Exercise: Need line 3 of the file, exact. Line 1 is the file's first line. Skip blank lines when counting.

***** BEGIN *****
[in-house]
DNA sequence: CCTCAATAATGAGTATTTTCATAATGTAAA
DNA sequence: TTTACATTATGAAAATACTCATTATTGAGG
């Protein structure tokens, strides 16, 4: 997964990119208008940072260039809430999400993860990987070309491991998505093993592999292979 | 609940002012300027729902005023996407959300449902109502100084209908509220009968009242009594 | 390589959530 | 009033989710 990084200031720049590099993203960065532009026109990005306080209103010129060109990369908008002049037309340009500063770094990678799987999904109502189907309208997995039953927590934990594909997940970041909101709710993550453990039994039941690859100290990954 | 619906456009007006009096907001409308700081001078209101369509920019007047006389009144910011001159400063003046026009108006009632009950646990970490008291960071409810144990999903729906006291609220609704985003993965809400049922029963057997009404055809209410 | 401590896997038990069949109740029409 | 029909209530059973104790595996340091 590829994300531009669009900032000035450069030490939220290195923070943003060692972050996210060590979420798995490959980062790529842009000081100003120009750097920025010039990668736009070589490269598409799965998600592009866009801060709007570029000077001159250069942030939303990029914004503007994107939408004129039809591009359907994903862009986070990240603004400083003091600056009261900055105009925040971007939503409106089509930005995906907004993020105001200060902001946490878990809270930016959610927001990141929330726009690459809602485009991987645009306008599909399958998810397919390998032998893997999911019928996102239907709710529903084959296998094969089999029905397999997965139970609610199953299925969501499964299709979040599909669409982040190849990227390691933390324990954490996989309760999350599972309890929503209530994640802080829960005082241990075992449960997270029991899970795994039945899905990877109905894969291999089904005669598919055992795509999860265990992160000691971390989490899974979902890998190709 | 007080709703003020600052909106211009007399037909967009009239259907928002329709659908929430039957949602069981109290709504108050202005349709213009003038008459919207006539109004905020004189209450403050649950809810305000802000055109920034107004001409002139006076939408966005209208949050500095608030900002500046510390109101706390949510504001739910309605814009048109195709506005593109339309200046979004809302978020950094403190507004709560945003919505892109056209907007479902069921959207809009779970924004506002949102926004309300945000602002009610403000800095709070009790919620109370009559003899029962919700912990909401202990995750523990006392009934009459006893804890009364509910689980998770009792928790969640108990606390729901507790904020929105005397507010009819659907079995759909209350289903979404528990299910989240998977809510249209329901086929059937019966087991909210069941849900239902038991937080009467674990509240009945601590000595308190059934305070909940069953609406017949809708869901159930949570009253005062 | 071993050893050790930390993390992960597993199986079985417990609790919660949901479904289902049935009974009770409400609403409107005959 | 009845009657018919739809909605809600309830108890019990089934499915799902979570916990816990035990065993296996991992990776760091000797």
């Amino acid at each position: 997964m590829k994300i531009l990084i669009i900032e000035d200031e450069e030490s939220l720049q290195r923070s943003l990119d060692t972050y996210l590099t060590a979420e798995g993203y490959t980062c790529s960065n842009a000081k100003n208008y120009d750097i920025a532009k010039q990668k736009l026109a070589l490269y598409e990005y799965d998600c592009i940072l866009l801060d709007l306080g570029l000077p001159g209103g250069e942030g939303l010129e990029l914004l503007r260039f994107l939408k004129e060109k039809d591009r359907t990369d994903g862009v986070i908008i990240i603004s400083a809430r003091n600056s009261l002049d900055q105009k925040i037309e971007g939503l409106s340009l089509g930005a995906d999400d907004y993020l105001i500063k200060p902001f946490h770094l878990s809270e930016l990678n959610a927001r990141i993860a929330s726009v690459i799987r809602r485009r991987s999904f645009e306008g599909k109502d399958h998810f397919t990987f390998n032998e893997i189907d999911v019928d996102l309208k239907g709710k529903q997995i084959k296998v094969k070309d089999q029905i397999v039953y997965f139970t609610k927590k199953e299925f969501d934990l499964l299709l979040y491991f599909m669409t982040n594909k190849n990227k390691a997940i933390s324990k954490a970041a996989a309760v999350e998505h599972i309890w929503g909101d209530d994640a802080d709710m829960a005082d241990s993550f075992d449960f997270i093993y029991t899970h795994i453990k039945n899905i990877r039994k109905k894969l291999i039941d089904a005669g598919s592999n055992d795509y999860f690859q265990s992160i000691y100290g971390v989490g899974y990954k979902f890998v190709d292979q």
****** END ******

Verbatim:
DNA sequence: TTTACATTATGAAAATACTCATTATTGAGG